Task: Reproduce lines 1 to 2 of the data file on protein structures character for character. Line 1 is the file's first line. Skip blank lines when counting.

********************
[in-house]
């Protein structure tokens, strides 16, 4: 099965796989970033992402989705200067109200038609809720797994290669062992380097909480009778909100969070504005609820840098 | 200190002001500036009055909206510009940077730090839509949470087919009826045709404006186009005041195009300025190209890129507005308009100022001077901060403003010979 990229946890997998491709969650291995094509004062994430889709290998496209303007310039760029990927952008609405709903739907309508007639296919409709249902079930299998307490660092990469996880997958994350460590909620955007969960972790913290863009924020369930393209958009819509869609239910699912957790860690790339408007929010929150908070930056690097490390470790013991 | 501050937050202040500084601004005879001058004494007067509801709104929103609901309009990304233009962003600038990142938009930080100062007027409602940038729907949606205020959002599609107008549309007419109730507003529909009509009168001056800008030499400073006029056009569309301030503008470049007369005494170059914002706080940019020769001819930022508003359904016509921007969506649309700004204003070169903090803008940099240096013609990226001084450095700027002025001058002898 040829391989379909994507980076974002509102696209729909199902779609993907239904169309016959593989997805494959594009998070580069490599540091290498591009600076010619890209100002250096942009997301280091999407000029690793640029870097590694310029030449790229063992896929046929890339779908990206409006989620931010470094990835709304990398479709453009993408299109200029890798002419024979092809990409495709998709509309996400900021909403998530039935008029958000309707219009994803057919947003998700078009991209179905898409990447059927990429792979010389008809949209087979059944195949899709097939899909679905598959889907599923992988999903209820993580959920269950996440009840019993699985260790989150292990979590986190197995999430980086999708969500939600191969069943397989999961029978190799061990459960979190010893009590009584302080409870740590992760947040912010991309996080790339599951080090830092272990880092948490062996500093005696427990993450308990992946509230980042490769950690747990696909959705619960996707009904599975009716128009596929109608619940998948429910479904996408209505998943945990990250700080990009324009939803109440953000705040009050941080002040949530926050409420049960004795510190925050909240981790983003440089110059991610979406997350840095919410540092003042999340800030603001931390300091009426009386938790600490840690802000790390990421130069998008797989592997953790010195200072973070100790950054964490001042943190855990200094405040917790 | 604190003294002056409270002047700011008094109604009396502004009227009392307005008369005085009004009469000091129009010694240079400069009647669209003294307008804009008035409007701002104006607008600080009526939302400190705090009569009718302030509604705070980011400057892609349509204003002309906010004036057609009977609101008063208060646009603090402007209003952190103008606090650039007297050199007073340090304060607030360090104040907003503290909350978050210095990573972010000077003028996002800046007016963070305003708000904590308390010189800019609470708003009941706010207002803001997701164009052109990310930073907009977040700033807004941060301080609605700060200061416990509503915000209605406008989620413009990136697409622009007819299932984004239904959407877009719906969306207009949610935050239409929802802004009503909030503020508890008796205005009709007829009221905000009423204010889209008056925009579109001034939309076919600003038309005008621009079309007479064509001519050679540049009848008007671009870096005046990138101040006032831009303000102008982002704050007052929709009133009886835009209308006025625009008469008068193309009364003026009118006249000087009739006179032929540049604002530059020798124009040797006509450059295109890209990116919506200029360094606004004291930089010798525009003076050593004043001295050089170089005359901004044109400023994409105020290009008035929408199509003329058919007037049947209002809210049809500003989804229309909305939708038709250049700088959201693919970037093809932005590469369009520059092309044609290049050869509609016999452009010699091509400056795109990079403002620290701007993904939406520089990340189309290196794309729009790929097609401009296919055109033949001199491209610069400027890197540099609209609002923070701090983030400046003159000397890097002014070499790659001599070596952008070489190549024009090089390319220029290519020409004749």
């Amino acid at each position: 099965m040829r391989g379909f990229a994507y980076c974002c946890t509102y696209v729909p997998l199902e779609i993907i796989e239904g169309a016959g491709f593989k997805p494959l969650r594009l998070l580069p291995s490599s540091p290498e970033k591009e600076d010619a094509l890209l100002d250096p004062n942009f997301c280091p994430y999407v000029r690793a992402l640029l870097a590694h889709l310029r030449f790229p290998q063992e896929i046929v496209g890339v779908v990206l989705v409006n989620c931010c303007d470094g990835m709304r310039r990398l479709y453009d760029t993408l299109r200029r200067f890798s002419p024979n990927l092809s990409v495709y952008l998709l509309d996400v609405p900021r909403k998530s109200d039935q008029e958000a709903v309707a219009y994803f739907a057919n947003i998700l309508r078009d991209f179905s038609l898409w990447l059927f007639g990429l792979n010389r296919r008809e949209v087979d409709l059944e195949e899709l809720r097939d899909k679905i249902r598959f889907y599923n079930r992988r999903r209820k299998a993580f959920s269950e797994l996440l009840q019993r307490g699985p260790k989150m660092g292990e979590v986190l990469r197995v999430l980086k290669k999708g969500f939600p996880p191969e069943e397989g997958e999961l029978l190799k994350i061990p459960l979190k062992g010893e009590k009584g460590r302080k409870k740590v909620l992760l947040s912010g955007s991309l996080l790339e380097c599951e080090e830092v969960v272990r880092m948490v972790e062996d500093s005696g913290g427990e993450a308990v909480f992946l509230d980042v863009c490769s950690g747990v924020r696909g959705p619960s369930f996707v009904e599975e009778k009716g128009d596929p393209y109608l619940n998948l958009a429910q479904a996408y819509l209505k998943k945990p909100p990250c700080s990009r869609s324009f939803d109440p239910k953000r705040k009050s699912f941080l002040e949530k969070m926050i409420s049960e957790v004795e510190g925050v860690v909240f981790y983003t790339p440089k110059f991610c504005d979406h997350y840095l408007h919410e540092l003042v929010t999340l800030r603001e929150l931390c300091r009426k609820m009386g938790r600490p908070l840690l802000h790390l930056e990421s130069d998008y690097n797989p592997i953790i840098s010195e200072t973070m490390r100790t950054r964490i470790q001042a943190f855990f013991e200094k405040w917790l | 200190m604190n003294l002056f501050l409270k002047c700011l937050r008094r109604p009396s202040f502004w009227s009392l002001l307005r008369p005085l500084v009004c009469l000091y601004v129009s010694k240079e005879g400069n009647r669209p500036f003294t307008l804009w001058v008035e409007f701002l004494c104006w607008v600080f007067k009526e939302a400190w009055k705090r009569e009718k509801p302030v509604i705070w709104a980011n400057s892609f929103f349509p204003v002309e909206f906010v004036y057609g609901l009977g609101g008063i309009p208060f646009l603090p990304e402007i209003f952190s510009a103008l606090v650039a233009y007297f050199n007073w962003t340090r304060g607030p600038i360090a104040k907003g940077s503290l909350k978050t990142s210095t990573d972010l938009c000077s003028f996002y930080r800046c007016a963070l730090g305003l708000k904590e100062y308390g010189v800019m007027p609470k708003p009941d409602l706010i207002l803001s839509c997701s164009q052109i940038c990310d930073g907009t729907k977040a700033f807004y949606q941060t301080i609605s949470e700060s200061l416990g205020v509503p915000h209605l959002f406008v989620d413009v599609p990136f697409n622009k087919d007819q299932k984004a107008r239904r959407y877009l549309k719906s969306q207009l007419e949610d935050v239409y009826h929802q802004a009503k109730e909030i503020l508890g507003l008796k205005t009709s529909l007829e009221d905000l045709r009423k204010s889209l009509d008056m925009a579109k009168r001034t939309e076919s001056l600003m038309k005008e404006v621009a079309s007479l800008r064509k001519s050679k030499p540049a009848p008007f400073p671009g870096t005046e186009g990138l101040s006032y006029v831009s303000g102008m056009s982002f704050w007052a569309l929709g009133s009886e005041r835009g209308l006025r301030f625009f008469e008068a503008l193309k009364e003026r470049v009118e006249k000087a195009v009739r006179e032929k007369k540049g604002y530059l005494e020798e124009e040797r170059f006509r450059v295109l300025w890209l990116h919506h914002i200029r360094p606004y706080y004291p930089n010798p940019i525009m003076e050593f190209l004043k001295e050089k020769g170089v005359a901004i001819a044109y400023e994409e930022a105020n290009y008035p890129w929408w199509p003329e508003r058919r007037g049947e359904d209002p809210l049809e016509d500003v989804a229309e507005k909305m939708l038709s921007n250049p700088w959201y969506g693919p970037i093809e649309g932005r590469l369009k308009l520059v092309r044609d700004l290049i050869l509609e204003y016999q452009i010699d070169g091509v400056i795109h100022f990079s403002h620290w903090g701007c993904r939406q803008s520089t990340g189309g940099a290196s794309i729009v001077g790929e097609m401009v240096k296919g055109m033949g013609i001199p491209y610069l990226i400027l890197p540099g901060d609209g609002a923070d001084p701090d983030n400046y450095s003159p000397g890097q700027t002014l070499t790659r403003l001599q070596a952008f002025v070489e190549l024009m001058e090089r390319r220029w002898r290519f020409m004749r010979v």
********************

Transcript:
[in-house]
């Protein structure tokens, strides 16, 4: 099965796989970033992402989705200067109200038609809720797994290669062992380097909480009778909100969070504005609820840098 | 200190002001500036009055909206510009940077730090839509949470087919009826045709404006186009005041195009300025190209890129507005308009100022001077901060403003010979 990229946890997998491709969650291995094509004062994430889709290998496209303007310039760029990927952008609405709903739907309508007639296919409709249902079930299998307490660092990469996880997958994350460590909620955007969960972790913290863009924020369930393209958009819509869609239910699912957790860690790339408007929010929150908070930056690097490390470790013991 | 501050937050202040500084601004005879001058004494007067509801709104929103609901309009990304233009962003600038990142938009930080100062007027409602940038729907949606205020959002599609107008549309007419109730507003529909009509009168001056800008030499400073006029056009569309301030503008470049007369005494170059914002706080940019020769001819930022508003359904016509921007969506649309700004204003070169903090803008940099240096013609990226001084450095700027002025001058002898 040829391989379909994507980076974002509102696209729909199902779609993907239904169309016959593989997805494959594009998070580069490599540091290498591009600076010619890209100002250096942009997301280091999407000029690793640029870097590694310029030449790229063992896929046929890339779908990206409006989620931010470094990835709304990398479709453009993408299109200029890798002419024979092809990409495709998709509309996400900021909403998530039935008029958000309707219009994803057919947003998700078009991209179905898409990447059927990429792979010389008809949209087979059944195949899709097939899909679905598959889907599923992988999903209820993580959920269950996440009840019993699985260790989150292990979590986190197995999430980086999708969500939600191969069943397989999961029978190799061990459960979190010893009590009584302080409870740590992760947040912010991309996080790339599951080090830092272990880092948490062996500093005696427990993450308990992946509230980042490769950690747990696909959705619960996707009904599975009716128009596929109608619940998948429910479904996408209505998943945990990250700080990009324009939803109440953000705040009050941080002040949530926050409420049960004795510190925050909240981790983003440089110059991610979406997350840095919410540092003042999340800030603001931390300091009426009386938790600490840690802000790390990421130069998008797989592997953790010195200072973070100790950054964490001042943190855990200094405040917790 | 604190003294002056409270002047700011008094109604009396502004009227009392307005008369005085009004009469000091129009010694240079400069009647669209003294307008804009008035409007701002104006607008600080009526939302400190705090009569009718302030509604705070980011400057892609349509204003002309906010004036057609009977609101008063208060646009603090402007209003952190103008606090650039007297050199007073340090304060607030360090104040907003503290909350978050210095990573972010000077003028996002800046007016963070305003708000904590308390010189800019609470708003009941706010207002803001997701164009052109990310930073907009977040700033807004941060301080609605700060200061416990509503915000209605406008989620413009990136697409622009007819299932984004239904959407877009719906969306207009949610935050239409929802802004009503909030503020508890008796205005009709007829009221905000009423204010889209008056925009579109001034939309076919600003038309005008621009079309007479064509001519050679540049009848008007671009870096005046990138101040006032831009303000102008982002704050007052929709009133009886835009209308006025625009008469008068193309009364003026009118006249000087009739006179032929540049604002530059020798124009040797006509450059295109890209990116919506200029360094606004004291930089010798525009003076050593004043001295050089170089005359901004044109400023994409105020290009008035929408199509003329058919007037049947209002809210049809500003989804229309909305939708038709250049700088959201693919970037093809932005590469369009520059092309044609290049050869509609016999452009010699091509400056795109990079403002620290701007993904939406520089990340189309290196794309729009790929097609401009296919055109033949001199491209610069400027890197540099609209609002923070701090983030400046003159000397890097002014070499790659001599070596952008070489190549024009090089390319220029290519020409004749």